Note ban impact: FinMin lowers CSO’s estimates of GDP growth for 2016-17

Tina Edwin New Delhi | Updated on January 12, 2018


Nominal GDP growth to be 11% for current fiscal

The Finance Ministry has in the Union Budget finally given an estimate of the impact of demonetisation on growth for 2016-17.

Nominal GDP growth for the current fiscal year will be 11 per cent, about 90 basis points lower than the first advance estimate of GDP made by the Central Statistics Office (CSO), the Ministry has stated in the Budget documents. However, this disclosure is tucked away in the medium-term fiscal policy statement and has been missed by many economists and politicians.

The Finance Ministry has estimated that the nominal GDP for 2016-17 would be ₹150.75 lakh crore, against CSO’s estimate of ₹151.93 lakh crore. The CSO’s estimate released on January 6 had not calculated the impact of demonetisation in the advance estimates of growth.

The government has stated in the Budget documents that it has “moderated” the numbers estimated by the CSO to account for “trends of decline in growth rate” following the demonetisation of ₹500 and ₹1,000 banknotes on November 8, 2016.

The GDP numbers are important to the Budget making exercise as all projections for tax collections and government expenditure are based on these estimates. Various ratios such as fiscal deficit are also calculated as a percentage of GDP.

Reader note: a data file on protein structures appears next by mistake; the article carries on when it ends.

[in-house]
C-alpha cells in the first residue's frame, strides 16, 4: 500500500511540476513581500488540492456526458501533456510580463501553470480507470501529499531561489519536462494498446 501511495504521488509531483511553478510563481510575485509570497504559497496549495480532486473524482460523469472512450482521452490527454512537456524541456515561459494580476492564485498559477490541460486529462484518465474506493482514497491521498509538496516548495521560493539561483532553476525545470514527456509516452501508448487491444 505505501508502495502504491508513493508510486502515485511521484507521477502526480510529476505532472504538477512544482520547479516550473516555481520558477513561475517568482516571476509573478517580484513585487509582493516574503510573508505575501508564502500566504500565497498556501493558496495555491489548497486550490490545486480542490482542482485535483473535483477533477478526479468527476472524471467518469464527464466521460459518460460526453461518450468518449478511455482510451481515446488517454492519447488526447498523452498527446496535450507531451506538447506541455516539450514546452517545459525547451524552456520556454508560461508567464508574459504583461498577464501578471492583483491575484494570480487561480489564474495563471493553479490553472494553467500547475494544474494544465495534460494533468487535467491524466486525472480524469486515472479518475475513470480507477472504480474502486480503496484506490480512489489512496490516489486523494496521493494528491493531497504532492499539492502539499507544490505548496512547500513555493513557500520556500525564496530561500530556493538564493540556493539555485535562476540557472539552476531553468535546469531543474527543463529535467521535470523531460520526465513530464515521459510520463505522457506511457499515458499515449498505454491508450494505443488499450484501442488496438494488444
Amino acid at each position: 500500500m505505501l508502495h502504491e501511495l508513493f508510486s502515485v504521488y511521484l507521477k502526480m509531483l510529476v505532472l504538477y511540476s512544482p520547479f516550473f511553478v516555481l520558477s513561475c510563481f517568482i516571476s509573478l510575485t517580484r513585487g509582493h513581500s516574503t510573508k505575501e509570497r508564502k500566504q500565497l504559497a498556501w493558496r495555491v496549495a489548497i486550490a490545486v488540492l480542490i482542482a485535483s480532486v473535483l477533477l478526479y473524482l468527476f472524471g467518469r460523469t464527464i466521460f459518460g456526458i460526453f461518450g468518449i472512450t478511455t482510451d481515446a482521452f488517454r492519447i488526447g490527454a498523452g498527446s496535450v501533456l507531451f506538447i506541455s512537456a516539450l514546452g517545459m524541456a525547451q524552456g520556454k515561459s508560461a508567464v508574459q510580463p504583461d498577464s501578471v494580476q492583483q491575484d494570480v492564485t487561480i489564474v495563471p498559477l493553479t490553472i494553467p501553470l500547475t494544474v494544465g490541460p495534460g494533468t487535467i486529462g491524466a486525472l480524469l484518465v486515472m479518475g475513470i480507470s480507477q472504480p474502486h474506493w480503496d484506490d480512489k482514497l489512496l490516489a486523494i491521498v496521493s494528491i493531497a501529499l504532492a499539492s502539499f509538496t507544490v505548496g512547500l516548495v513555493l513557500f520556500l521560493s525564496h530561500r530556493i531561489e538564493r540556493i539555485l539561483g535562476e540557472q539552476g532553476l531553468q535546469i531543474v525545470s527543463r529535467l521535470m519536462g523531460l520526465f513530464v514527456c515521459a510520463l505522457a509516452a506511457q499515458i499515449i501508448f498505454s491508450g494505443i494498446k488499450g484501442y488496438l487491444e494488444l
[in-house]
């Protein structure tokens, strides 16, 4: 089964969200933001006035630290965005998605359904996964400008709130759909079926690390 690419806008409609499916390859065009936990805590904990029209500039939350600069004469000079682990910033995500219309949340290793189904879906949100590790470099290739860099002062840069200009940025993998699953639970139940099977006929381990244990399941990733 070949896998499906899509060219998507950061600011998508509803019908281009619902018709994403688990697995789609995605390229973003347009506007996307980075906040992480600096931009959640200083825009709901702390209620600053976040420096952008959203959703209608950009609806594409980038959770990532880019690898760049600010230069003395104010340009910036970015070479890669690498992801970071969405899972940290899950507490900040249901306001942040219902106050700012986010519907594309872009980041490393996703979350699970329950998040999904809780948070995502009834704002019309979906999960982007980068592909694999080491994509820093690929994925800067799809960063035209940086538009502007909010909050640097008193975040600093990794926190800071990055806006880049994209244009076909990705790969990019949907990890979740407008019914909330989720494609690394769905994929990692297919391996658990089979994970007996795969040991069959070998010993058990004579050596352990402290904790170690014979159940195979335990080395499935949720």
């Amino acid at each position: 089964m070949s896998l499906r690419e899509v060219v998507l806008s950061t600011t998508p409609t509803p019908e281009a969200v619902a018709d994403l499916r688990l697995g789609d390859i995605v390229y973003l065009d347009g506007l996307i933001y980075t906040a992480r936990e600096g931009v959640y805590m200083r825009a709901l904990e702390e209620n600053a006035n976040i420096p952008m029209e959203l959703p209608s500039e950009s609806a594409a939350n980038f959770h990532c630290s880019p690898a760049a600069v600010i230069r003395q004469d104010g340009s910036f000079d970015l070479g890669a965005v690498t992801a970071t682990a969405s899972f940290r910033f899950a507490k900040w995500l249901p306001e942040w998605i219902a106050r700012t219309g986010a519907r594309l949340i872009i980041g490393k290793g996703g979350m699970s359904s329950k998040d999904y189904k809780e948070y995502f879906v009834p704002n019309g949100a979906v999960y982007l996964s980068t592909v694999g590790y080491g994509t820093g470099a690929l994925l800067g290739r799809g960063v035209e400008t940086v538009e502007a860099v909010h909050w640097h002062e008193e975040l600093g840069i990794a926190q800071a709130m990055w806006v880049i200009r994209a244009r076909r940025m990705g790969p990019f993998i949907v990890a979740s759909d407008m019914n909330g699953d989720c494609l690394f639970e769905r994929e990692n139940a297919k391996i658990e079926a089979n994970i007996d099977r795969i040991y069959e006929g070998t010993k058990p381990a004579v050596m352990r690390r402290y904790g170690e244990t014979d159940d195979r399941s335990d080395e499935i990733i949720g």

Usually, the Finance Ministry uses advance GDP estimates made by the CSO for Budget preparation. By moderating the numbers estimated by the CSO, the Finance Ministry has made a departure from that standard practice.

This has prompted former Finance Minister P Chidambaram to question the nominal GDP numbers. “What is the correct nominal GDP number for 2016-17…Which number should we believe,” he asked at a Congress press conference.

The estimates of nominal GDP and growth assumed in the revised estimates for 2016-17 Budget is incidentally close to the estimates assumed for presenting the Union Budget for 2016-17 on February 29, 2016.

However, the nominal GDP could turn out be much higher than assumed in the Budget if indeed the economy expands by 11 per cent and that it may be similar to the first advance estimates of the CSO. This is because the Finance Ministry and CSO used provisional estimates of growth for 2015-16 to estimate growth for 2016-17.

The 2015-16 GDP numbers were updated last week with the CSO releasing first revised estimates of economic expansion. These numbers were not taken into account in the Budget calculation.

As per the first revised estimates, the economy expanded to ₹136.75 lakh crore in 2015-16, higher than the provisional estimate of ₹135.76 crore. The upward revision of the GDP numbers would help the country’s fiscal position look better than estimated in the Budget documents.

Published on February 02, 2017

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